You should be able to help yourself a little bit if you go to "480 stretch" main blades.  These are 350mm long rather than 325mm for a 450.  This brings up the disk area to 1.77m2, which will help a bit.  The blades otherwise fit like a normal 450.

    Ideally, if your arms are long enough, you'd be better off with 425-475mm blades from a 500 size machine. But, these have different root thickness and grip bolt, so won't fit in your existing mechanics easily.  You could simply install a 500 size head, but they use an 8mm shaft, so more work to do.

    On the topic of stability:

    There's a lot of bad guesses out there.  Few people have flown both helicopters and multirotors using the exact same control system.  I have.  IMO, multirotors have an advantage in light wind conditions.  This is because the IMU is connected directly to the frame, and the actuators are also connected directly to the frame.  So the IMU has a more direct sense and control over the dynamics.  Yes, you have to accelerate and slow the rotors to change the thrust for stabilization, and that does take some time.  But don't forget that it takes time for a servo to move too.  Then you also have to consider that a helicopter rotor disk is not normally rigidly connected to the frame.  There's a least a couple of degrees of freedom there.  So when a gust hits the disk, first the disk moves, then it drags the frame along.  The IMU cannot sense and respond to the disk movement.  It can only see the frame movement.  Then it must "catch" the disk movement which has a few milliseconds of head-start.

    And then it just gets worse from there, no point getting into it here.

    Luckily, helicopters are aerodynamically less affected by large gusts, and have much more control power than a multirotor.

  • 5mm... There are hundreds of 5mm bearings and hundreds of 6mm bearings to chose from. Not so much with gears, especially for my size, strength, and operating speed. Guess if I'm forced to go down this path it will be easier to have someone lathe the end of my shaft down to 5mm.

    Thanks for the measurement

  • I just measured the main shaft of my Trex 450. It's 5mm... You could change the bearings which hold the shaft, and you'll need to find a gear that fits.

    Interesting thing that they try to increase efficiency with bumps. But I think this is a long way from appearing on your quad ;).

  • Ok, I'll stop mentioning better stability over a traditional helicopter. And for the outward sling topic I guess it could go one of three ways. One- everything works just fine forever. Two- everything works just fine for a while before bearings and possibly other parts wear out and need scheduled replacing. Three- I took a second look at 450 main heads and they don't look that much more complicated to retrofit to one point of control. Does anyone know how big the main shaft is ware it attaches to the rotor head on  the 450 class? if it's 6mm fewer things would need to be changed.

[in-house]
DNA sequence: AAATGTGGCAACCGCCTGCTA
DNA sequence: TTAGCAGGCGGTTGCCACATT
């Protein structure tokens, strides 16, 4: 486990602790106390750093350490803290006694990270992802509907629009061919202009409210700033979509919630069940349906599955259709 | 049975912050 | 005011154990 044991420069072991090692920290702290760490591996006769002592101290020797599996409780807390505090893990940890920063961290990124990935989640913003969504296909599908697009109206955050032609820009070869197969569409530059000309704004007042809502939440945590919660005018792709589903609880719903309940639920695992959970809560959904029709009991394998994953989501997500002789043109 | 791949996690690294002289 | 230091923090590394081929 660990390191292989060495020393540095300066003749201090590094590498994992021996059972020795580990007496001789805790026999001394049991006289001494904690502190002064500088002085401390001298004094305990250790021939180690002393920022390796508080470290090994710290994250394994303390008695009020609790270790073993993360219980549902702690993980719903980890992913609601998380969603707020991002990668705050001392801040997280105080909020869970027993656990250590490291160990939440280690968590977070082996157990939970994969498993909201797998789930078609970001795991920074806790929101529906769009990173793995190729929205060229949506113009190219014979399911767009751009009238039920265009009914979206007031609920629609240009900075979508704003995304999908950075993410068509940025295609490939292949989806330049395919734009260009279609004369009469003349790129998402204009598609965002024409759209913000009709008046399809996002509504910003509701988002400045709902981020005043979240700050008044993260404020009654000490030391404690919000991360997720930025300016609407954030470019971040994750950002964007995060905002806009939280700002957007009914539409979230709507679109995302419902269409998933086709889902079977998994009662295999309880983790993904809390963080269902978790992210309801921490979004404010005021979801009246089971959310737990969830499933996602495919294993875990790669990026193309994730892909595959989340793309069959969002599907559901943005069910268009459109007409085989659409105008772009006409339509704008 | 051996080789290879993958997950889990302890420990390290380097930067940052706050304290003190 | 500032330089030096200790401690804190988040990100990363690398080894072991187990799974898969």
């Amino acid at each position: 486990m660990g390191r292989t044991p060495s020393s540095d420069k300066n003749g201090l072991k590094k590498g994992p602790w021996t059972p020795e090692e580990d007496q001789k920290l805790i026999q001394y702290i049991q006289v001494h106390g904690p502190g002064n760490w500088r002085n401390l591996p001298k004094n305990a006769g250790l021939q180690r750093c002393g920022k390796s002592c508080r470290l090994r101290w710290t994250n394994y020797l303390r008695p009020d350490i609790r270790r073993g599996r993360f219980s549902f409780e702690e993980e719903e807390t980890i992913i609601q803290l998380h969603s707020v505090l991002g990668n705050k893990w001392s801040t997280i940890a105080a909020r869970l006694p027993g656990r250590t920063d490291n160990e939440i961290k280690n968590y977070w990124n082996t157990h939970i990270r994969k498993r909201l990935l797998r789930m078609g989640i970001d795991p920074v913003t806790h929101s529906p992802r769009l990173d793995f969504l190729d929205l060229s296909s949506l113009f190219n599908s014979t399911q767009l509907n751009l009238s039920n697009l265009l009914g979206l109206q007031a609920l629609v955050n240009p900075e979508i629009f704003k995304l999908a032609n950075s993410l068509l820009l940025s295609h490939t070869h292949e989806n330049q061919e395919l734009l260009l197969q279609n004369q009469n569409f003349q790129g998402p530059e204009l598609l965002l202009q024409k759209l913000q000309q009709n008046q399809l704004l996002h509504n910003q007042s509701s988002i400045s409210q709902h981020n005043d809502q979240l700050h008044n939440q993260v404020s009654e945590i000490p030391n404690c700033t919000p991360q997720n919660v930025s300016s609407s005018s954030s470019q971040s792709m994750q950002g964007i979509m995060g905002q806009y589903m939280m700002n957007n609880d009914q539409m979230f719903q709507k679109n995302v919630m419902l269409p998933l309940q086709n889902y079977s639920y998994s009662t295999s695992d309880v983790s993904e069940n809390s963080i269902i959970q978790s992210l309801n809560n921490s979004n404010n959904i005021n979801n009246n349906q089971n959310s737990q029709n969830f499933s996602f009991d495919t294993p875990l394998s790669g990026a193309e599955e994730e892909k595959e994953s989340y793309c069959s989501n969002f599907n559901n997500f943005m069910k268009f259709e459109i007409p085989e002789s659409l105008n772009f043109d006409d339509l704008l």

Back on the rotor form note has anyone heard about the study that reverse engineered a humpback whale fin and applied the bumps to a wind turbine? of http://www.stle.org/assets/news/document/techbeat_tlt_12-08.pdf and http://www.scientificamerican.com/podcast/episode/005e4190-9de4-32a... Apparently they increased stall pitch by %40 along with doing a variety of other good things. Wounder how long it will take the concept to catch on in rotors. Hopefully the speed difference doesn't nullify the concept. I believe that there are a few rotors out there with swept tips and other special geometry that is hopefully other then asymmetric.

  • Wow 30 degrees is HUGE!! A typical (model, 450-size) helicopter has 12 degrees of pitch (both positive and negative 12 deg), or maybe 14 degrees if you're really badass. I'd say go to max 12 and see if it'll hover. If not, larger blades! Make sure though that the blade grips are up to the task. Trex 700/800 tail blade grips may not be able to handle both the thrust and outward-slinging-power (what's that called in English?). They're definitely not designed for it.

    About stability: what your friends say is (pardon my words) BS. Typical multirotors have fixed-pitch props. In order to control the attitude of the multicopter, these props have to spin faster/slower all the time. This takes some time. A collective pitch helicopter changes the (cyclic) pitch of the blades nearly instantly, making much faster (and therefore smaller) corrections. This is all gyro-controlled, so the speed of the correction that need to be applied is mainly dependent on the speed of the servo.

    The amount of wind that is 'catched' by the vertical disc (the tail rotor) is also controlled by the variable pitch of that rotor, controlled by a (usually) ultra-high-speed tail servo (again coupled to a gyro)

    Sorry, traditional, fixed-pitch multicopters are definitely less stable than collective pitch helicopters. For this variable pitch quad (or Curtis' Stingray) this is ofc a different story.

  • AUW is about 20 pounds including half a gallon of gas which is a kilogram of the flight weight. By my math this will let me fly one hour. I have not had the chance to run that much gas through this thing yet my but my first test proved that the felt clunks in the gas tanks were quite capable of sucking every last drop of fuel into the engine. Based on how long I felt it ran and ho much fuel I think I put in it I believe my calculations are reasonable. I am posting between my proof of concept and fully operational product so I have outside suggestions now as opposed to what I should have done weeks ago if I waited until I was fully functional. The flip side is that I really don't have much for tested performance numbers.